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Nonprofit hopes to curb youth violence and crime issues in Charlotte

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CHARLOTTE (QUEEN CITY NEWS) — From bicycle gangs to teenagers shooting at each other in a strip mall parking lot, experts warn more and more serious crimes are being committed by teenagers. They said social media is to blame as well as the criminal justice system as a whole.

While the Queen City has seen several of these types of crimes happen in the last few weeks, one local nonprofit is hoping to change the trend.

It’s eight phrases taped to a bathroom door. Simple and powerful affirmations.

“I get to pour into these kids. I have a lot of parents who say, girl I don’t know how you do it,” said Dawn Westbrook.

Westbrook is the Executive Director of PAL, the Charlotte-Mecklenburg Police Activity League. She said the affirmations are there to remind kids of one thing.

“We don’t want the adults to just think you’re awesome, we want you to think you’re awesome,” said Westbrook.

Westbrook said they are a youth advocacy group that serves hundreds of kids each year. They take kids from all over and from different backgrounds. She said some of those kids don’t have the support system of the love they need at home.

“You can’t just say what the problems are,” said Westbrook. “Point me to someone who has a solution.”

The problem lately is something that’s playing out all over TV and online. There are videos of teenagers pulling out guns and shooting at each other or riding around in bicycle gangs and harassing and attacking people.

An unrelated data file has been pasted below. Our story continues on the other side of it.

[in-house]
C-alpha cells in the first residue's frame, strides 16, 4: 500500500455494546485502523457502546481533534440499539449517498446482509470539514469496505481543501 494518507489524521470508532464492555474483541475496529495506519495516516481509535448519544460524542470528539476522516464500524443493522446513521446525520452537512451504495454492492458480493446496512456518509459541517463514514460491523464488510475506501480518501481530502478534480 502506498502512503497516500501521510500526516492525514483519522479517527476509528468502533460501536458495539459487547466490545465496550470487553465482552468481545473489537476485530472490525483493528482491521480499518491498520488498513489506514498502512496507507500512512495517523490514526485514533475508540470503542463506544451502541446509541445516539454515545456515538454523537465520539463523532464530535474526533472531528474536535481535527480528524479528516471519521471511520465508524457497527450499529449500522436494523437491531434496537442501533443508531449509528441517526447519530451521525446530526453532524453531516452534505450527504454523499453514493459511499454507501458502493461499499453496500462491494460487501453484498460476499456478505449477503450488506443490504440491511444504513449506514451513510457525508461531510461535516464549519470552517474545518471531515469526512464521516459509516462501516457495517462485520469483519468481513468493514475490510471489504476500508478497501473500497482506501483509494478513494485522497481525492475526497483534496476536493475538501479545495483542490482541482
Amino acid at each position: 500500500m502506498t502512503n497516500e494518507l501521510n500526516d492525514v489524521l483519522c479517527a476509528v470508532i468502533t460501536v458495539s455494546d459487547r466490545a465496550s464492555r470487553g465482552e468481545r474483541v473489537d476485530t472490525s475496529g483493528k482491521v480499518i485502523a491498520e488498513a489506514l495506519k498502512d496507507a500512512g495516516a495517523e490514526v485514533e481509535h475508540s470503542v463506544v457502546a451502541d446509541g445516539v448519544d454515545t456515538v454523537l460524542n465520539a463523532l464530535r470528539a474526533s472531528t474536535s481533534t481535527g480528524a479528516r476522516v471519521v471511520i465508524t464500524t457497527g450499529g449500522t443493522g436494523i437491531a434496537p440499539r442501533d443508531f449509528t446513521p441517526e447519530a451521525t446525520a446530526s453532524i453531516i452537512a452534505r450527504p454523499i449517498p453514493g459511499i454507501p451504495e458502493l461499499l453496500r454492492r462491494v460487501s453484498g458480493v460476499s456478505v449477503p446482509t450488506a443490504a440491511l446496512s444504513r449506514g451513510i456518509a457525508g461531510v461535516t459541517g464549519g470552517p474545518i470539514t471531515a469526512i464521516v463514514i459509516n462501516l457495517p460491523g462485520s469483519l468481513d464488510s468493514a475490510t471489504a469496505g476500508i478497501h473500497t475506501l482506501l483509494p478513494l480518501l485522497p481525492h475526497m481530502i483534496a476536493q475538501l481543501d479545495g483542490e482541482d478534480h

“Tomorrow is their future and that’s about as far as they can see,” said attorney Todd Rutherford. “That’s one of the things we’ve got to work on and tell them, there’s life outside of getting in trouble.”


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Rutherford said he has worked with teenagers who have been arrested for felonies. He said, he’s seeing younger and younger kids commit serious crimes because they don’t realize there are consequences.

“They see a number of rappers getting arrested, committing crimes, and they’re out on the street and they think that’s okay for them as well,” said Rutherford. “And it’s not. We’ve got to do more to spend time with our children, develop community programs to help our kids get off the streets and stop believing violence is the answer.”

He said, when he goes to court, it’s not the gangs that show up to support his clients, but their families.

“When I get them behind closed doors, in jail or on the way to jail, a lot of them are in tears,” said Rutherford. “They want their mother they didn’t know it would be this serious. They simply got angry and acted out on that anger.”

When Westbrook hears and sees videos of kids committing dangerous crimes, she can’t help but feel one type of way.

“Honestly, there are times when we feel disappointed in us because we’re thinking to ourselves, what could we have done, where does that kid live, how could we have gotten out to that neighborhood,” said Westbrook.

She said, there’s something to be said about seeing what could be.  And if that future is one of hope, it can change everything.



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